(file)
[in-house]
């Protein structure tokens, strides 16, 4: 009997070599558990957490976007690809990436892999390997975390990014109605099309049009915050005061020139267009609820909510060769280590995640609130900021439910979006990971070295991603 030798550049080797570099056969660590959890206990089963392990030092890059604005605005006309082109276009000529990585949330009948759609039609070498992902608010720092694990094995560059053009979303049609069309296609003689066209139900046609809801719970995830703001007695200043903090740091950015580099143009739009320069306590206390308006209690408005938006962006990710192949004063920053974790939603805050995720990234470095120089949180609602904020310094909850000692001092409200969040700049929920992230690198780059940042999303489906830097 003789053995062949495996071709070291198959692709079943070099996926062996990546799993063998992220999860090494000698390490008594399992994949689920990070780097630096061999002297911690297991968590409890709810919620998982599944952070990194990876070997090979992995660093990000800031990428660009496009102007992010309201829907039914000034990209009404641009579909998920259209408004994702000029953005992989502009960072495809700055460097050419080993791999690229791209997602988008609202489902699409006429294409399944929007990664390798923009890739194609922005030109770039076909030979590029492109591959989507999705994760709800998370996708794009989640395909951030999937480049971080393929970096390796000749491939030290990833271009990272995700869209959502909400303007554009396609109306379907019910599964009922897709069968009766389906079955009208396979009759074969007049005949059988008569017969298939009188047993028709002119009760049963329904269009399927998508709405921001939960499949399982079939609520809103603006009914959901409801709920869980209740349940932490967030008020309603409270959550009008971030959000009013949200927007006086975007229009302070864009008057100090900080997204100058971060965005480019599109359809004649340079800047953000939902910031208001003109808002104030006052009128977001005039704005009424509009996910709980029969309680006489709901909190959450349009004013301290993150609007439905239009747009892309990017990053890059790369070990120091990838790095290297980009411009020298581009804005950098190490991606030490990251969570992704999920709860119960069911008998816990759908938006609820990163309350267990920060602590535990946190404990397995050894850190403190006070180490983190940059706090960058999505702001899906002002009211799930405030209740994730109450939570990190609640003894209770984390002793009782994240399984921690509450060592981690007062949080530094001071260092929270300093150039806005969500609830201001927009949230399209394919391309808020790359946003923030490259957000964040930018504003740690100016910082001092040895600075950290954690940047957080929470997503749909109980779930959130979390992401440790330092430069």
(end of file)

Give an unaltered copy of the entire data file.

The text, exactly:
[in-house]
């Protein structure tokens, strides 16, 4: 009997070599558990957490976007690809990436892999390997975390990014109605099309049009915050005061020139267009609820909510060769280590995640609130900021439910979006990971070295991603 030798550049080797570099056969660590959890206990089963392990030092890059604005605005006309082109276009000529990585949330009948759609039609070498992902608010720092694990094995560059053009979303049609069309296609003689066209139900046609809801719970995830703001007695200043903090740091950015580099143009739009320069306590206390308006209690408005938006962006990710192949004063920053974790939603805050995720990234470095120089949180609602904020310094909850000692001092409200969040700049929920992230690198780059940042999303489906830097 003789053995062949495996071709070291198959692709079943070099996926062996990546799993063998992220999860090494000698390490008594399992994949689920990070780097630096061999002297911690297991968590409890709810919620998982599944952070990194990876070997090979992995660093990000800031990428660009496009102007992010309201829907039914000034990209009404641009579909998920259209408004994702000029953005992989502009960072495809700055460097050419080993791999690229791209997602988008609202489902699409006429294409399944929007990664390798923009890739194609922005030109770039076909030979590029492109591959989507999705994760709800998370996708794009989640395909951030999937480049971080393929970096390796000749491939030290990833271009990272995700869209959502909400303007554009396609109306379907019910599964009922897709069968009766389906079955009208396979009759074969007049005949059988008569017969298939009188047993028709002119009760049963329904269009399927998508709405921001939960499949399982079939609520809103603006009914959901409801709920869980209740349940932490967030008020309603409270959550009008971030959000009013949200927007006086975007229009302070864009008057100090900080997204100058971060965005480019599109359809004649340079800047953000939902910031208001003109808002104030006052009128977001005039704005009424509009996910709980029969309680006489709901909190959450349009004013301290993150609007439905239009747009892309990017990053890059790369070990120091990838790095290297980009411009020298581009804005950098190490991606030490990251969570992704999920709860119960069911008998816990759908938006609820990163309350267990920060602590535990946190404990397995050894850190403190006070180490983190940059706090960058999505702001899906002002009211799930405030209740994730109450939570990190609640003894209770984390002793009782994240399984921690509450060592981690007062949080530094001071260092929270300093150039806005969500609830201001927009949230399209394919391309808020790359946003923030490259957000964040930018504003740690100016910082001092040895600075950290954690940047957080929470997503749909109980779930959130979390992401440790330092430069």